Trump’s visit to the UK highlights how even the most powerful women are still considered inferior to their male counterparts

The ‘optics’ do matter, and surrounding Trump with successful women has its own pleasure, but what matters more is a shift in narrative, a change in the way we view men as inherently powerful and women as little more than decoration

Her behaviour has been characterised as ‘weak’ and ‘spineless’, when in fact to do anything else would have been a disaster
Her behaviour has been characterised as ‘weak’ and ‘spineless’, when in fact to do anything else would have been a disaster

It’s rare that I feel particularly proud of British politics, but seeing Donald Trump – chauvinistic pig that he is – come to the UK and be faced with the prospect of meeting multiple powerful women was quite charming.

The Queen, Theresa May (with whom he apparently had breakfast, lunch and dinner!) and, now that he’s golfing in Scotland, avoiding Nicola Sturgeon, who he apparently “hates”. Quite an endorsement for her, I would think.

There’s nothing more satisfying than quietly showing a misogynist what women being in power looks like, and his strange, childish namecalling, tantrum-throwing demeanour just makes everyone around him look all the more dignified and professional – something of a redemption for May after the chaotic week she’s had.

The “optics” do matter, and surrounding Trump with successful women has its own pleasure, but what’s more important is a shift in narrative: a change in the way we view men as inherently powerful and women as little more than decoration – something we are still far off from achieving. Nothing showed this more starkly than the responses to Theresa May over the past few days.

For some reason, Trump felt not only that he should give May presumably unsolicited advice on how to do her job, but also publicly berate her for not taking it.

“I told her how to do it, but she didn’t listen,” he told The Sun. Bearing in mind that he consistently seems to misunderstand and contradict his own policies, the fact that he thought wading into one of the most complex diplomatic negotiations in recent history was a good idea shows the extent of his arrogance – but it also begs the question of whether he would have been offering “suggestions” and “advice” to a male prime minister.

Readers may roll their eyes and tell me that Trump is just a narcissistic not-very-clever man-child with an inflated ego, who would think he’s better than men and women alike.

But study after study shows that women are given a harder time at job interviews, interrupted more, respected less in business settings and consistently belittled in a work environment. Any woman who has worked in a male-dominated (read: well paid and/or well respected) industry will have experienced this on some level: when people talk to their more junior male colleagues presuming that they are in charge, when they are given tasks which are considered less important, and that crucial one – when they are told how to do their jobs by men who know little about it.

There is a reason “mansplaining”, as a term, has become part of the vocabulary – it’s a real thing. It is not mansplaining when a man explains something to a woman; it’s mansplaining when men tell women how to do something that they already know, and are probably more qualified to do (this Twitter thread is an excellent collection of examples): how to pronounce your own name, how to raise your own children, or in Trump’s case, how to keep the country you run afloat in extraordinary times.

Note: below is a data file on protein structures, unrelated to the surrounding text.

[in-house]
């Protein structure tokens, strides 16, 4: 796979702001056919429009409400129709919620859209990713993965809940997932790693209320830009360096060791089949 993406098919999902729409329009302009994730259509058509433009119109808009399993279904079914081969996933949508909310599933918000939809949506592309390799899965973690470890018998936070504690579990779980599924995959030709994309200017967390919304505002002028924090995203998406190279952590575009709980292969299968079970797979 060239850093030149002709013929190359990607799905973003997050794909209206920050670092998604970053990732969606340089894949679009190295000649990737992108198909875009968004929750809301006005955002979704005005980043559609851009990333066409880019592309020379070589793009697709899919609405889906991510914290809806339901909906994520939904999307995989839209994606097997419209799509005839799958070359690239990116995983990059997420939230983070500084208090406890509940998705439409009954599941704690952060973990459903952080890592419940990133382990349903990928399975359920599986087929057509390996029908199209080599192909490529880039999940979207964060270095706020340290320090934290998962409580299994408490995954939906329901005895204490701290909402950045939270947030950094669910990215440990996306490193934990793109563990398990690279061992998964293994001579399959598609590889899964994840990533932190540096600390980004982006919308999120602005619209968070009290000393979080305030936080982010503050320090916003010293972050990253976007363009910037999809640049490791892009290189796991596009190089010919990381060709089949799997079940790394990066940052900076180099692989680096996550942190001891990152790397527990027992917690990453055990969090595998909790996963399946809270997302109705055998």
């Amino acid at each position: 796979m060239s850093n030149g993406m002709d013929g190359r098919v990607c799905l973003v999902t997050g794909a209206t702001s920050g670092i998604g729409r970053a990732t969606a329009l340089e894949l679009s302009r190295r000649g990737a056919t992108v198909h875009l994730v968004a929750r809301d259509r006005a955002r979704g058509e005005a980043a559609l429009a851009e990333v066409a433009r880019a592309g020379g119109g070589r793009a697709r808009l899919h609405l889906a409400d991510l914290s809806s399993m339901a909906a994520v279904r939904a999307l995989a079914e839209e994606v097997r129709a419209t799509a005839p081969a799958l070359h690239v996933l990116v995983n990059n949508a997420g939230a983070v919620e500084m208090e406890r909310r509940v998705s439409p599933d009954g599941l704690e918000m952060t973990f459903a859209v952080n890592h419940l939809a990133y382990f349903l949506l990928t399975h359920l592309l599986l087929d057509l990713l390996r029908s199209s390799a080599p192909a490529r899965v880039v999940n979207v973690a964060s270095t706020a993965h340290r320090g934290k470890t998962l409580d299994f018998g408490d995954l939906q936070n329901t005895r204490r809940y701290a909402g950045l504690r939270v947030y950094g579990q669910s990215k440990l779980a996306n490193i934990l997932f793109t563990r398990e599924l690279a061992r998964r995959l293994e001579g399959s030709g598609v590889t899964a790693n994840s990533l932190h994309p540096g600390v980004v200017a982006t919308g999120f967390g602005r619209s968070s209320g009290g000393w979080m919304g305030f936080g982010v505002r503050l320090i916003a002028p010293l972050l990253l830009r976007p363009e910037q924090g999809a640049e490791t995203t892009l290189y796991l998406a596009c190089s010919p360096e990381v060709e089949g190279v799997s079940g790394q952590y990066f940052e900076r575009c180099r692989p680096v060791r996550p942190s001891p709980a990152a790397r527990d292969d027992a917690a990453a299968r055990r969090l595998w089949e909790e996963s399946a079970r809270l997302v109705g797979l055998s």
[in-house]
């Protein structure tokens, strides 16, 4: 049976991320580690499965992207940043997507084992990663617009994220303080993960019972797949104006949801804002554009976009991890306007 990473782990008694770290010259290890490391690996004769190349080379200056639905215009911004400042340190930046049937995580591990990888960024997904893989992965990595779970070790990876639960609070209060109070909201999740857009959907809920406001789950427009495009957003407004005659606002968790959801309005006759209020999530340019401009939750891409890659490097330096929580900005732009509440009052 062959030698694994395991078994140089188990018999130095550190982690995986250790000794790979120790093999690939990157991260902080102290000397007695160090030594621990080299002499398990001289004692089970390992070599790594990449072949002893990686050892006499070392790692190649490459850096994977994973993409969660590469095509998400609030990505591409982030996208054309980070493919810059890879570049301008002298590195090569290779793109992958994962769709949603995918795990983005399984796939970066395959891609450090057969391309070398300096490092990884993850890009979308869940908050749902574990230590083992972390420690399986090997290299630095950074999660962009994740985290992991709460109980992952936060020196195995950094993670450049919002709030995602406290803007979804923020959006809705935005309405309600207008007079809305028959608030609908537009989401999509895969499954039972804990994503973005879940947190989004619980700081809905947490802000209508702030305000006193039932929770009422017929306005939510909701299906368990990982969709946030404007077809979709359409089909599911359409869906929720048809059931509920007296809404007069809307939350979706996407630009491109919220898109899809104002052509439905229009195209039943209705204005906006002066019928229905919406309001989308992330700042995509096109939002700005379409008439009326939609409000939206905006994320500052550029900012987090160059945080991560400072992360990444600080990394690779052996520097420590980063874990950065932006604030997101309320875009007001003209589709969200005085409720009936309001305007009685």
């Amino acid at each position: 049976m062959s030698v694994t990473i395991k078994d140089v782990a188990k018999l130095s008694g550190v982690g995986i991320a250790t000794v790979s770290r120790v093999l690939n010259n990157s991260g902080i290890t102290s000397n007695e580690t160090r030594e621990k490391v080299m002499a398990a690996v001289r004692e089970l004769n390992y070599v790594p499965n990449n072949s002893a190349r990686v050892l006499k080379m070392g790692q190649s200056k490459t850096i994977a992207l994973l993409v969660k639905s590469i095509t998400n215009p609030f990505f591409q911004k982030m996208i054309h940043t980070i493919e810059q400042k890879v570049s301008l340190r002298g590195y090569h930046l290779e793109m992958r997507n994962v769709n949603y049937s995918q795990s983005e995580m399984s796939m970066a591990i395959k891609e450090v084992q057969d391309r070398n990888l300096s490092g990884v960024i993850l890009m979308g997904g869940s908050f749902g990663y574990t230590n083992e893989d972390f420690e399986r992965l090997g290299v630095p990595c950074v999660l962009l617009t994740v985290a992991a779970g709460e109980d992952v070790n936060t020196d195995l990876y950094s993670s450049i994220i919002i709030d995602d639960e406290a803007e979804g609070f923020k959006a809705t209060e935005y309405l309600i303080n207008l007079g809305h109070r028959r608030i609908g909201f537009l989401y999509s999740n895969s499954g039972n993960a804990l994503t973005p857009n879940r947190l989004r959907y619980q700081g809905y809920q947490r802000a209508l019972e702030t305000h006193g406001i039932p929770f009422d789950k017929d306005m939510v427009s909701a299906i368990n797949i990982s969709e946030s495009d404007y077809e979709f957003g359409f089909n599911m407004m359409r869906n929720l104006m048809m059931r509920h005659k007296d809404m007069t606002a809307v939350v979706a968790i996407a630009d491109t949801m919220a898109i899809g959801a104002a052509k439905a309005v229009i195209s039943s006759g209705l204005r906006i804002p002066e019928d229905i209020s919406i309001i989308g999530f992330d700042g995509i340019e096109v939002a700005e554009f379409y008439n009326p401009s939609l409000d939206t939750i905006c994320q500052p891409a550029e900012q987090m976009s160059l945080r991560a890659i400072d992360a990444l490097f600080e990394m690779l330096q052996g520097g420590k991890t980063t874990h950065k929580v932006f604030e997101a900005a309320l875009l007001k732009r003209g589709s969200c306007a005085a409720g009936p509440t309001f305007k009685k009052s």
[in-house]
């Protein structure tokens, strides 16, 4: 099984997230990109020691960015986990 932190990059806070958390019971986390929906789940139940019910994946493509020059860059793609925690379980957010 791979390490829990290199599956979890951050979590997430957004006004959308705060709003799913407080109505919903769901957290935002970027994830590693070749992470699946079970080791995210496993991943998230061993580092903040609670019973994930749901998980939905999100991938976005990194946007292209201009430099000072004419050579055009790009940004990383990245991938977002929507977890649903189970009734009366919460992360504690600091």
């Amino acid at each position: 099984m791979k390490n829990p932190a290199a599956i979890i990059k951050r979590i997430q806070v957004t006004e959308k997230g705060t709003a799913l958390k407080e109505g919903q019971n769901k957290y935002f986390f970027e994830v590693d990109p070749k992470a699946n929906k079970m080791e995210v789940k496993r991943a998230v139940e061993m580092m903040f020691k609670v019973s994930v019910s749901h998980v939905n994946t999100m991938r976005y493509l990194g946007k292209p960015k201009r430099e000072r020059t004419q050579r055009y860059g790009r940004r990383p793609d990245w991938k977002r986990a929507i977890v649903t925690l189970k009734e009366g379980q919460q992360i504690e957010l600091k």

It stems from the ingrained belief that women cannot possibly be as competent as men. Such a belief can only be dismantled if we consciously choose to stop holding men and women to a different standard.

Yesterday the internet was awash with comments on Theresa May’s choice of outfit on Thursday evening for her state dinner with Trump at Blenheim palace. He wore a suit, and of course no one commented, but May’s dress was criticised for everything from its colour (red) and its cut (a slit at the back), to what she wore under it (not a good enough bra, apparently).

She was shamed for her age, her body and her choice of outfit, and helpfully told what she should wear to be “age appropriate” and “flatter her figure”. While Trump is sometimes mocked for his appearance – namely his clear love for tanning beds – he is not judged on his ability to do his job on that basis.

Meanwhile, after Trump’s outrageous comments in his interview with The Sun – which he has since called “fake news” even though there is an actual recording of him saying it – Love Actually started trending on Twitter as everyone began calling on Theresa May to respond in the style of Hugh Grant and take Trump to task.

Her failure to do so has been characterised as “weak” and “spineless”, when in fact to do anything other than what she did with a president as thin-skinned and explosive as Trump would have been a disaster.

May is not some meek submissive lady who needs to be told what to do by a man with no comparable experience; she’s theoretically the most powerful person in the country, who is making (often horrifyingly bad) choices because voters gave her a mandate to do so.

If even Theresa May is faced with mansplaining, body shaming and sexist stereotyping. then I see little hope for the rest of the women in the country: women who just want to go to work and do their jobs, without being considered less than just because of their gender.

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